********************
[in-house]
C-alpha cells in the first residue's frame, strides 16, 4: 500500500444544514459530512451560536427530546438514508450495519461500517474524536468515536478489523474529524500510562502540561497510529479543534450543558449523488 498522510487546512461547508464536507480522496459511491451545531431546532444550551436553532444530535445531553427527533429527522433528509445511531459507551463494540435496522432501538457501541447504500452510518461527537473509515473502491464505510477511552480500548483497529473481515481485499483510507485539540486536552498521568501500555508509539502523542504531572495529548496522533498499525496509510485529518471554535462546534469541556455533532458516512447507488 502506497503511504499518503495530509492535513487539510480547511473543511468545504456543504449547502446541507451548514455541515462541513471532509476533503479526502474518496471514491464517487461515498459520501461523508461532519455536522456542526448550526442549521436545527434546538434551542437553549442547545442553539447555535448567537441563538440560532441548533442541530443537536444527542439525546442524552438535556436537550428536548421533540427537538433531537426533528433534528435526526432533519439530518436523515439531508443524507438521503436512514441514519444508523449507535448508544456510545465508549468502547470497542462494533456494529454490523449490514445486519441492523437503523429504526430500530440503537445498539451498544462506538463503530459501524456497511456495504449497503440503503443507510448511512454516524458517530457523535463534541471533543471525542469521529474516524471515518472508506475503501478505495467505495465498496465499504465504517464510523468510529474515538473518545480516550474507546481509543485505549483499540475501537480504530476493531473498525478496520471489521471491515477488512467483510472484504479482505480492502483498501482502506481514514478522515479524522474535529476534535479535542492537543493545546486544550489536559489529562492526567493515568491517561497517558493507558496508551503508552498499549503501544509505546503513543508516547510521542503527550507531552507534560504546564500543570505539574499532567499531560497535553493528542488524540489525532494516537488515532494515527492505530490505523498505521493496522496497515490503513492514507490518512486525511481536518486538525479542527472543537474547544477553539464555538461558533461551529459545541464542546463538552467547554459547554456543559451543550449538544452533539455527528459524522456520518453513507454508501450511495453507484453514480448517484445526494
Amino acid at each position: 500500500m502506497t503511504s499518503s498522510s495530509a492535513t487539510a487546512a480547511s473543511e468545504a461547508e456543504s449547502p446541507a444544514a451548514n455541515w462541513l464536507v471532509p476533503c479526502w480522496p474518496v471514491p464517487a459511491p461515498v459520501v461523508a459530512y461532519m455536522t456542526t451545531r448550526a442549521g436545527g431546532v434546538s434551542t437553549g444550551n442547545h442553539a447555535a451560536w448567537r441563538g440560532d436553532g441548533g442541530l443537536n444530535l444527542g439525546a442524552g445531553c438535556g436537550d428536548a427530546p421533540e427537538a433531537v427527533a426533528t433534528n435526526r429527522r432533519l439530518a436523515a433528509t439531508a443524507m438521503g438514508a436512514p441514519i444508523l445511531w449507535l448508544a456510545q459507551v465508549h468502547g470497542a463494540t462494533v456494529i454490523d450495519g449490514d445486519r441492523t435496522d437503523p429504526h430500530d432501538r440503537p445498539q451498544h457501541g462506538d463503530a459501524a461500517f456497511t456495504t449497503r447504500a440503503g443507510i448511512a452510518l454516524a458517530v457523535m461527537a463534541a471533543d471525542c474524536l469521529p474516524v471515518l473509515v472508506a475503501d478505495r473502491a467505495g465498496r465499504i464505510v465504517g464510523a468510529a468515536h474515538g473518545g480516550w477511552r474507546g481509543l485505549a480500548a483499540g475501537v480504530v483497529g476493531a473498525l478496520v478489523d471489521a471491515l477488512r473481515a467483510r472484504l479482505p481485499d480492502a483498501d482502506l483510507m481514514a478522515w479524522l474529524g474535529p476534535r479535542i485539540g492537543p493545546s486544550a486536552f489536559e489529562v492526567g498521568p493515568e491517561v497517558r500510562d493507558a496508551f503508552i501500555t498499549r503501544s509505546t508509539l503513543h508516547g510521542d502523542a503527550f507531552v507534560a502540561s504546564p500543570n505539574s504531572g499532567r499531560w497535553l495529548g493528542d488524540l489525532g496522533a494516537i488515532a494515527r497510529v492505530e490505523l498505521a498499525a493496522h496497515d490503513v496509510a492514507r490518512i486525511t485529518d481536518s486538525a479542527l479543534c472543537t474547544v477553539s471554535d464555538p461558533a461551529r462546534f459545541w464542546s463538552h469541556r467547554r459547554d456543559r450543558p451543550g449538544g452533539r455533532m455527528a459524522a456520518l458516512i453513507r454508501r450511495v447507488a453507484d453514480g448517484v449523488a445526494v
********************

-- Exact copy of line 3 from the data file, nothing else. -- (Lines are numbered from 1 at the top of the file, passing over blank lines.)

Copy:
Amino acid at each position: 500500500m502506497t503511504s499518503s498522510s495530509a492535513t487539510a487546512a480547511s473543511e468545504a461547508e456543504s449547502p446541507a444544514a451548514n455541515w462541513l464536507v471532509p476533503c479526502w480522496p474518496v471514491p464517487a459511491p461515498v459520501v461523508a459530512y461532519m455536522t456542526t451545531r448550526a442549521g436545527g431546532v434546538s434551542t437553549g444550551n442547545h442553539a447555535a451560536w448567537r441563538g440560532d436553532g441548533g442541530l443537536n444530535l444527542g439525546a442524552g445531553c438535556g436537550d428536548a427530546p421533540e427537538a433531537v427527533a426533528t433534528n435526526r429527522r432533519l439530518a436523515a433528509t439531508a443524507m438521503g438514508a436512514p441514519i444508523l445511531w449507535l448508544a456510545q459507551v465508549h468502547g470497542a463494540t462494533v456494529i454490523d450495519g449490514d445486519r441492523t435496522d437503523p429504526h430500530d432501538r440503537p445498539q451498544h457501541g462506538d463503530a459501524a461500517f456497511t456495504t449497503r447504500a440503503g443507510i448511512a452510518l454516524a458517530v457523535m461527537a463534541a471533543d471525542c474524536l469521529p474516524v471515518l473509515v472508506a475503501d478505495r473502491a467505495g465498496r465499504i464505510v465504517g464510523a468510529a468515536h474515538g473518545g480516550w477511552r474507546g481509543l485505549a480500548a483499540g475501537v480504530v483497529g476493531a473498525l478496520v478489523d471489521a471491515l477488512r473481515a467483510r472484504l479482505p481485499d480492502a483498501d482502506l483510507m481514514a478522515w479524522l474529524g474535529p476534535r479535542i485539540g492537543p493545546s486544550a486536552f489536559e489529562v492526567g498521568p493515568e491517561v497517558r500510562d493507558a496508551f503508552i501500555t498499549r503501544s509505546t508509539l503513543h508516547g510521542d502523542a503527550f507531552v507534560a502540561s504546564p500543570n505539574s504531572g499532567r499531560w497535553l495529548g493528542d488524540l489525532g496522533a494516537i488515532a494515527r497510529v492505530e490505523l498505521a498499525a493496522h496497515d490503513v496509510a492514507r490518512i486525511t485529518d481536518s486538525a479542527l479543534c472543537t474547544v477553539s471554535d464555538p461558533a461551529r462546534f459545541w464542546s463538552h469541556r467547554r459547554d456543559r450543558p451543550g449538544g452533539r455533532m455527528a459524522a456520518l458516512i453513507r454508501r450511495v447507488a453507484d453514480g448517484v449523488a445526494v